HCPLive Network

Smoking Cessation Cuts Pain in Patients with Spine Disorders

 
WEDNESDAY, Dec. 12 (HealthDay News) -- For patients with painful spinal disorders, there is a strong, clinically significant association between smoking cessation and improved patient-reported pain scores, according to a study published in the Dec. 5 issue of The Journal of Bone & Joint Surgery.

Using a prospectively maintained database, Caleb Behrend, M.D., from the University of Rochester in New York, and colleagues examined the records for 5,333 patients with axial or radicular pain from a spinal disorder. The authors examined the effect of smoking history on the patient assessment of pain on four visual analog scales during the course of care.

The researchers found that patients who were current smokers reported significantly greater pain in all visual analog scale pain ratings, compared to patients who had never smoked. There were significant differences in the mean improvement in reported pain over the course of care between nonsmokers and current smokers. Those who had quit smoking during the course of care reported significantly greater improvement in pain in visual analog scale pain ratings for worst, current, and average weekly pain, compared to those who continued to smoke. There was clinical importance to the mean improvement in the visual analog scale pain ratings in all three groups of nonsmokers (never smokers, quit prior to study, quit during the course of care), while those who continued smoking during care did not experience a clinically significant improvement in reported pain.

"Given a strong association between improved patient-reported pain and smoking cessation, this study supports the need for smoking cessation programs for patients with a painful spinal disorder," the authors write.

One or more of the authors received payment or services in support of an aspect of this work, and disclosed a financial relationship with an entity in the biomedical arena.
 

Abstract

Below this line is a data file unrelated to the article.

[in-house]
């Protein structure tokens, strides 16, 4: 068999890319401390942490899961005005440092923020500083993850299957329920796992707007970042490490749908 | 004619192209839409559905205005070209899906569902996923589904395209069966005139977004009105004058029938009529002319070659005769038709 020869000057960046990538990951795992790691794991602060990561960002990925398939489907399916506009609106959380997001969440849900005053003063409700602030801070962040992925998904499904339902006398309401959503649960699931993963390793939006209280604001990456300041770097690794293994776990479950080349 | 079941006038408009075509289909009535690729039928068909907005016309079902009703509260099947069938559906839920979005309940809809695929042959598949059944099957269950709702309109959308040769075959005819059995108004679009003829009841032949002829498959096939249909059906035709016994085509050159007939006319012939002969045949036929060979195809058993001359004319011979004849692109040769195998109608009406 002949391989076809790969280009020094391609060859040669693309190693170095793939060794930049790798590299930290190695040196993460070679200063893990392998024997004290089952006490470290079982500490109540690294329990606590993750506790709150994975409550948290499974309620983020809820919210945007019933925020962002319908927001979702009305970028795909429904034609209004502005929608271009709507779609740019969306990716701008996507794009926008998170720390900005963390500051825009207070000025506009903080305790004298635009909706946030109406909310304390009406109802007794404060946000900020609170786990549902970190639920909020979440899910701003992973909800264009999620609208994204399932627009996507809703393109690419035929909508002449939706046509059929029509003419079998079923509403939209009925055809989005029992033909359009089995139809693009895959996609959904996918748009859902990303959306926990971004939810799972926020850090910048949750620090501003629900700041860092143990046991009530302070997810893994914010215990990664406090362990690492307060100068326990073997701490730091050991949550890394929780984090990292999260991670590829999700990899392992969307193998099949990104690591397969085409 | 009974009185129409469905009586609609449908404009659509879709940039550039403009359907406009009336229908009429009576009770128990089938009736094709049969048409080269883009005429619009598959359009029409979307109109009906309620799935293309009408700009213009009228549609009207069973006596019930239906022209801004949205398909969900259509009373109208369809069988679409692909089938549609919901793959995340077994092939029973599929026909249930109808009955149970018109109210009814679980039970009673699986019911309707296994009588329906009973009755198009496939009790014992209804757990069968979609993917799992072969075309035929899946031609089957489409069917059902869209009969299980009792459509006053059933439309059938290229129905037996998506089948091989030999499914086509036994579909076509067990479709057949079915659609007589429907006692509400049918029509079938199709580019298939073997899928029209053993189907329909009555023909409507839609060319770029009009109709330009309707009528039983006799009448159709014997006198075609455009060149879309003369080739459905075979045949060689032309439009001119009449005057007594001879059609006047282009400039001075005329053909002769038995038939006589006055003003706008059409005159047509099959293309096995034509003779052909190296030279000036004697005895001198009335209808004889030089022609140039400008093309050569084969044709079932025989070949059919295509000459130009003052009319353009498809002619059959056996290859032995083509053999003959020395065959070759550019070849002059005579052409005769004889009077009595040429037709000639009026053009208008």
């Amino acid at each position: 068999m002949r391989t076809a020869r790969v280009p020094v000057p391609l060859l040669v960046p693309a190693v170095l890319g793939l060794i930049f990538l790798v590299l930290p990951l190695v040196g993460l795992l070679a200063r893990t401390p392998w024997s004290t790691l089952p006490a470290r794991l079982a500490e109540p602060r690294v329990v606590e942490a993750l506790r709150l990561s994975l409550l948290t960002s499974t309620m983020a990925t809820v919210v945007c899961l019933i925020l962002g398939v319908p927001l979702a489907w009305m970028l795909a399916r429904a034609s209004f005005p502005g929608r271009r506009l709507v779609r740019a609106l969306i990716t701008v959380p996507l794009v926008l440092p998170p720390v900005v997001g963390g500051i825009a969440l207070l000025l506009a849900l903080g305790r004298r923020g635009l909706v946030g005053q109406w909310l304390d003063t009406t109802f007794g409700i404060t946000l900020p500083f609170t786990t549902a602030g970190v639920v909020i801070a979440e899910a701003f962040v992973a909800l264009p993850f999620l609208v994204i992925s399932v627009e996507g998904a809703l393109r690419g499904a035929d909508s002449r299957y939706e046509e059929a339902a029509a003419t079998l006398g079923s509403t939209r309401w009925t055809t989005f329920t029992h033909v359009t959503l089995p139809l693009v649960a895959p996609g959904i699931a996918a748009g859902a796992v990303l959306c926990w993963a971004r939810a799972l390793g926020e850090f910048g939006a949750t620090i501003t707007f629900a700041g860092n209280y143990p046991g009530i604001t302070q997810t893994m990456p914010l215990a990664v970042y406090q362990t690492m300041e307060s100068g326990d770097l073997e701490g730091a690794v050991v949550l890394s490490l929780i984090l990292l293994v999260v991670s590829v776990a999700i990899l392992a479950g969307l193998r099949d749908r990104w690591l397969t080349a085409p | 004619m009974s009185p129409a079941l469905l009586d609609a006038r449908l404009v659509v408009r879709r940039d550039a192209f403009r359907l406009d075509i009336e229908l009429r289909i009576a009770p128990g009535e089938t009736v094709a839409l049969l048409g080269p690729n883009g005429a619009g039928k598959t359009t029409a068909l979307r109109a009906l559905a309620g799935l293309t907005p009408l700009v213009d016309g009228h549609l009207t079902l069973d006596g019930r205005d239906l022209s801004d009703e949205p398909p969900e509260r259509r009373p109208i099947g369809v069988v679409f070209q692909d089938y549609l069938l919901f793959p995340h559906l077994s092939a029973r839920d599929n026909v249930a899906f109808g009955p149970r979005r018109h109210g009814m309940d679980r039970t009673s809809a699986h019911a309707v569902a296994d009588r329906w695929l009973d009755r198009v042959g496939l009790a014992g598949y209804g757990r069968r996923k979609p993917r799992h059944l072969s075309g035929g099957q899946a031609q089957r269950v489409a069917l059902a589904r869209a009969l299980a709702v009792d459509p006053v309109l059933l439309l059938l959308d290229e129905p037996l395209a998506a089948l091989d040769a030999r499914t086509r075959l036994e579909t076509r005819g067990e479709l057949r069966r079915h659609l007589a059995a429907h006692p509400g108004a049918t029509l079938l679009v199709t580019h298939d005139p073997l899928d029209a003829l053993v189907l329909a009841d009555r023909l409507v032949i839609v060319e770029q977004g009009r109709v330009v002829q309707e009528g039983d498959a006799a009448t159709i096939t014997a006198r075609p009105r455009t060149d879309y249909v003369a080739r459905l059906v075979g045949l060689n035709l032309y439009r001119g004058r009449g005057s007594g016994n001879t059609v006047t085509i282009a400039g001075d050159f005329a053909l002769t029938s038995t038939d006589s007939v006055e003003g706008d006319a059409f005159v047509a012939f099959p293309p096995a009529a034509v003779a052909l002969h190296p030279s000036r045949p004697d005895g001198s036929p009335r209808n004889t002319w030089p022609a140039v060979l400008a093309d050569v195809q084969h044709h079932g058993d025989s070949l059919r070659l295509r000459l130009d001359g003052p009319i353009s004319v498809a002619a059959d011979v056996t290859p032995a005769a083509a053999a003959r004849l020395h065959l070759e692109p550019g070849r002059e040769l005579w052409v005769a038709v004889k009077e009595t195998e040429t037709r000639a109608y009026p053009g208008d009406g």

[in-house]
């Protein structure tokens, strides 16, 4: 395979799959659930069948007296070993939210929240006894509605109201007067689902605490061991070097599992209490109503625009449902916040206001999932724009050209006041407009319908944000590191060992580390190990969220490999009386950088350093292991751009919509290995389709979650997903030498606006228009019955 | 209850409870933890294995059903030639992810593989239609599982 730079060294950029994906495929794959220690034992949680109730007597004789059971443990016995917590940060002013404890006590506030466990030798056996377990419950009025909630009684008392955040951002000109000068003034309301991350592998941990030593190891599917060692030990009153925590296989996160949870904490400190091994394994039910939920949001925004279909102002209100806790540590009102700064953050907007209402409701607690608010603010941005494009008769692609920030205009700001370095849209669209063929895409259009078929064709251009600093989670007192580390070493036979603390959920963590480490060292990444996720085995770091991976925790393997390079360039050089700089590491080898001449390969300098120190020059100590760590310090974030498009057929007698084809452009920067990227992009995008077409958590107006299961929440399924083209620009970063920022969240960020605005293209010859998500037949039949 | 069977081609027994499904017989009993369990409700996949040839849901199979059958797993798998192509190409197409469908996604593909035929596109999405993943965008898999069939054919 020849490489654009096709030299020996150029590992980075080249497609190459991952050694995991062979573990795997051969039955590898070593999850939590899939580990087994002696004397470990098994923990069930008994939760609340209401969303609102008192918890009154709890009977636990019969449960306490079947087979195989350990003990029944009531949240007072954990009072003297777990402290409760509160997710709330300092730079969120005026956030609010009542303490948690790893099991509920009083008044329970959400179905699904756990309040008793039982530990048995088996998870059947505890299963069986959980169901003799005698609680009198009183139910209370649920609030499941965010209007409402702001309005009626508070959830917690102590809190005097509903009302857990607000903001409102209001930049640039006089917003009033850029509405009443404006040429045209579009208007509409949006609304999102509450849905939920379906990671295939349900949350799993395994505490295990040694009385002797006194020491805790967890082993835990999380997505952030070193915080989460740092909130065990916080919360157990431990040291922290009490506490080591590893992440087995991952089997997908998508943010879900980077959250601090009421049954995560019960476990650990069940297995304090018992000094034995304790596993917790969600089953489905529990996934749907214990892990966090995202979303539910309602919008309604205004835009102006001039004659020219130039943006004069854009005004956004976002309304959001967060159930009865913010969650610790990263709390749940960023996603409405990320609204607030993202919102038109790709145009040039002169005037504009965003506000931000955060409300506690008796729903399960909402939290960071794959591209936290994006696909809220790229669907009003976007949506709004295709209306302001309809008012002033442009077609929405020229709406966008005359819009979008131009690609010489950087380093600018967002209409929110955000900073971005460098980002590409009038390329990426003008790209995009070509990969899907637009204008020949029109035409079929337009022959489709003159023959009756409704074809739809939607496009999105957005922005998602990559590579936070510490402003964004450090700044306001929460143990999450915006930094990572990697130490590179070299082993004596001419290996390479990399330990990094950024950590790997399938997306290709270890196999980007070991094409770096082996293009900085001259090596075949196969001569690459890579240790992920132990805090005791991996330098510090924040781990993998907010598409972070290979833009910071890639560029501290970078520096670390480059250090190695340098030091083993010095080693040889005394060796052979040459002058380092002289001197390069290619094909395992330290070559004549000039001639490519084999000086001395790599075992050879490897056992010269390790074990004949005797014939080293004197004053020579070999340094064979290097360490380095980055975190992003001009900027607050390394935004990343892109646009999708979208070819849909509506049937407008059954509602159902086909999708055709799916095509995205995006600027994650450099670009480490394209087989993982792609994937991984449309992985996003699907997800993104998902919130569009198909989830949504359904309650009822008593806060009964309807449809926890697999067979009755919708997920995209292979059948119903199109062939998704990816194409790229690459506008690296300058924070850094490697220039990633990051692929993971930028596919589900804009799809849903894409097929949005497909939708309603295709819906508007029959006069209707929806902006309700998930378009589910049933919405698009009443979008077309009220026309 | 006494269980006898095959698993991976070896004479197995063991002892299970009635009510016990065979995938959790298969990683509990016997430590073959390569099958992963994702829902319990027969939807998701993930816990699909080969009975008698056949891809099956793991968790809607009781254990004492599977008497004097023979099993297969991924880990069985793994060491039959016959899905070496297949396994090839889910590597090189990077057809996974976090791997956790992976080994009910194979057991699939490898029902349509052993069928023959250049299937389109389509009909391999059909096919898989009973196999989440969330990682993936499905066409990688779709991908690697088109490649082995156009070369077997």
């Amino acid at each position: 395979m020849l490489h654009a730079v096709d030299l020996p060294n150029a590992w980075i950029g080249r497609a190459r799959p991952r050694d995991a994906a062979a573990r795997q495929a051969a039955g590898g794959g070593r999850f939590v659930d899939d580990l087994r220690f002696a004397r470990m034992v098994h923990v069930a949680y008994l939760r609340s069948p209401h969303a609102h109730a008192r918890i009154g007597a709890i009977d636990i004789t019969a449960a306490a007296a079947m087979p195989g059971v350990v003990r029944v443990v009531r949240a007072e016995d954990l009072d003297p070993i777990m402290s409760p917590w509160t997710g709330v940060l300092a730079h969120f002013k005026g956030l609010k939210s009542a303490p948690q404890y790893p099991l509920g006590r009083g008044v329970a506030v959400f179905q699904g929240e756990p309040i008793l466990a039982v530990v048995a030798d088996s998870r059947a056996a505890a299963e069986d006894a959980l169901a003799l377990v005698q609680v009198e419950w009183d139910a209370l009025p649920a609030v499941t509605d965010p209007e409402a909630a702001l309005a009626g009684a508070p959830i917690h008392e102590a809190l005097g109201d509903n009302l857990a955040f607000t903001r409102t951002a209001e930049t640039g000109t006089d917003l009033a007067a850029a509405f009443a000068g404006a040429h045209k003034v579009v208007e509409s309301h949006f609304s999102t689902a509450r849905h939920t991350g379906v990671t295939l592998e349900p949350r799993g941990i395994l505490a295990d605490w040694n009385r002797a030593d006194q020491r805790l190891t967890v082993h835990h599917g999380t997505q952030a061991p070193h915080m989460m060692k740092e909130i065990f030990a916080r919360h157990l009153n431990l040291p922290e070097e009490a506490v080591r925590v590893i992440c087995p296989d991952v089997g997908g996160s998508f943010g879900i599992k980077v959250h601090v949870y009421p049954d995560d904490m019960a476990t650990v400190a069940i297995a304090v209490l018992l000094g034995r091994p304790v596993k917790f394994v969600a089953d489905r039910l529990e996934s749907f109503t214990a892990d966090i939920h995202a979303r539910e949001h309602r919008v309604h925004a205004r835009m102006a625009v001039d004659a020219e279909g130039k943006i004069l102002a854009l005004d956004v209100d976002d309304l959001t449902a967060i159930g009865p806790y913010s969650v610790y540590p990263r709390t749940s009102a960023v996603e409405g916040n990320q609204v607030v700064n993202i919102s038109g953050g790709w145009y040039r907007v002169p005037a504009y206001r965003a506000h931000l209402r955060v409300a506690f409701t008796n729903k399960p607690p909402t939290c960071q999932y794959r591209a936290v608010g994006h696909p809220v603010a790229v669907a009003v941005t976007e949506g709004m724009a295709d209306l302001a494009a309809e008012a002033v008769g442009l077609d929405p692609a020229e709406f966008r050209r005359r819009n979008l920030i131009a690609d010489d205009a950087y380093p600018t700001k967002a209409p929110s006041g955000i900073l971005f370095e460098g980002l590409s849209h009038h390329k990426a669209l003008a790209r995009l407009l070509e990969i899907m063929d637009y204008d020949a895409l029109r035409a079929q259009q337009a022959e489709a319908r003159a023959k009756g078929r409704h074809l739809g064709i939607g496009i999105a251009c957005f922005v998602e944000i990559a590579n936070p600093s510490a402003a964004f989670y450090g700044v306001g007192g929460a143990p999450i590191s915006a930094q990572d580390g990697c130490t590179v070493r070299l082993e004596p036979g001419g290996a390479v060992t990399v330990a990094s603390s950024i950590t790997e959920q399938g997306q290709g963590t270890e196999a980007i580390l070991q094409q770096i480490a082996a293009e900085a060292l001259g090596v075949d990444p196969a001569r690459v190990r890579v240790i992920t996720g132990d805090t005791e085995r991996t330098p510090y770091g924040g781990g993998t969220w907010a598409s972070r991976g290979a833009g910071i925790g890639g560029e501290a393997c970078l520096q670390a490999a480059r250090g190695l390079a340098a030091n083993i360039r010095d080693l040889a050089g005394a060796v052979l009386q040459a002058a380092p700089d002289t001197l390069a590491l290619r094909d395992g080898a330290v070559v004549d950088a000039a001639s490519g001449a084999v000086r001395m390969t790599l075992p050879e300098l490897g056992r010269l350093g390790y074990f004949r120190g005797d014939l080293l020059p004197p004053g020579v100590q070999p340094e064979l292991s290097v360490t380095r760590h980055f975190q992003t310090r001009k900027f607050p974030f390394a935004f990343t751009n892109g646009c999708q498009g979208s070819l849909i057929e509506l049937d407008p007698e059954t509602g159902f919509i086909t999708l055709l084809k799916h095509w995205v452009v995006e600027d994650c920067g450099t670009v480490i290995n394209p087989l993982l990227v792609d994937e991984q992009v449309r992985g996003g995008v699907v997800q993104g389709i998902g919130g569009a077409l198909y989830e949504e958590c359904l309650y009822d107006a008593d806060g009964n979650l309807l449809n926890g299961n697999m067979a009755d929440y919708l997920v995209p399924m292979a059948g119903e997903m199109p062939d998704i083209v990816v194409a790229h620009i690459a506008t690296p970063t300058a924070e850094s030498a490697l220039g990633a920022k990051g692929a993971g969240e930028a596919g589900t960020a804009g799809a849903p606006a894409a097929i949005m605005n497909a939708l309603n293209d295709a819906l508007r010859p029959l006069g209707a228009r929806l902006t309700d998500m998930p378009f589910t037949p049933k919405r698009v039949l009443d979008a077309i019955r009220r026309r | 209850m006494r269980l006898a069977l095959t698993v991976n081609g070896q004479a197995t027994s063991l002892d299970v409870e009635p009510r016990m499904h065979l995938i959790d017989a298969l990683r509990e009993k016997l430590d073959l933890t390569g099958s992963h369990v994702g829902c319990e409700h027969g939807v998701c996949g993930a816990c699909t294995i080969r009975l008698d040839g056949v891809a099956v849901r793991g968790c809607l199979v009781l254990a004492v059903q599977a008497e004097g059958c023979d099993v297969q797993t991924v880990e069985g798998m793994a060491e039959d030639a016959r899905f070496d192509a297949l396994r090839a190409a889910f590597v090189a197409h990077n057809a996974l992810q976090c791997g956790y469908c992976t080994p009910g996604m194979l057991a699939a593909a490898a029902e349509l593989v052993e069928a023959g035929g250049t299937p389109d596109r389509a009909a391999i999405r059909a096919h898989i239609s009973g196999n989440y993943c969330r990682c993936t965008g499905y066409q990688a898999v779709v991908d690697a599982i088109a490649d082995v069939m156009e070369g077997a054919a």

Full Text (subscription or payment may be required)

 
Copyright © 2012 HealthDay. All rights reserved.
 
 

Further Reading
A new study of Illinois’ Medicaid programs suggests healthcare improvements and cost savings are not incompatible.
Clostridium difficile (C. diff) infection is now the leading cause of infectious nosocomial diarrhea in the industrialized world. But by following Infectious Disease Society of America (IDSA) treatment guidelines, clinicians can significantly reduce recurrence and mortality, a Texas Tech University Health Sciences Center School of Pharmacy team reports.
A vaccine meant to protect against 9 types of human papillomavirus could prevent 90% of all cervical cancers, according to a study published in the October issue of Cancer Epidemiology, Biomarkers & Prevention.
Nearly 2 million children younger than 5 died worldwide in 2013 of complications from premature birth and pneumonia, according to a study published online Oct. 1 in The Lancet.
For patients in the intensive care unit with septic shock, outcomes are similar for those who receive blood transfusion at a higher or lower hemoglobin threshold, according to a study published online Oct. 1 in the New England Journal of Medicine. The research was published to coincide with the annual meeting of the European Society of Intensive Care Medicine, held from Sept. 27 to Oct. 1 in Barcelona, Spain.
As people spend more time sitting and working in front of computer screens, studies have shown the risk of developing carpal tunnel syndrome (CTS) has grown. A team of researchers recently worked to take a deeper look at specific factors and their roles in the development in the condition.
Because a key antiviral defense mechanism is present in asthmatics, another defect in their immune system must explain their difficulty combating respiratory viruses, according to researchers from Washington University in St. Louis.
More Reading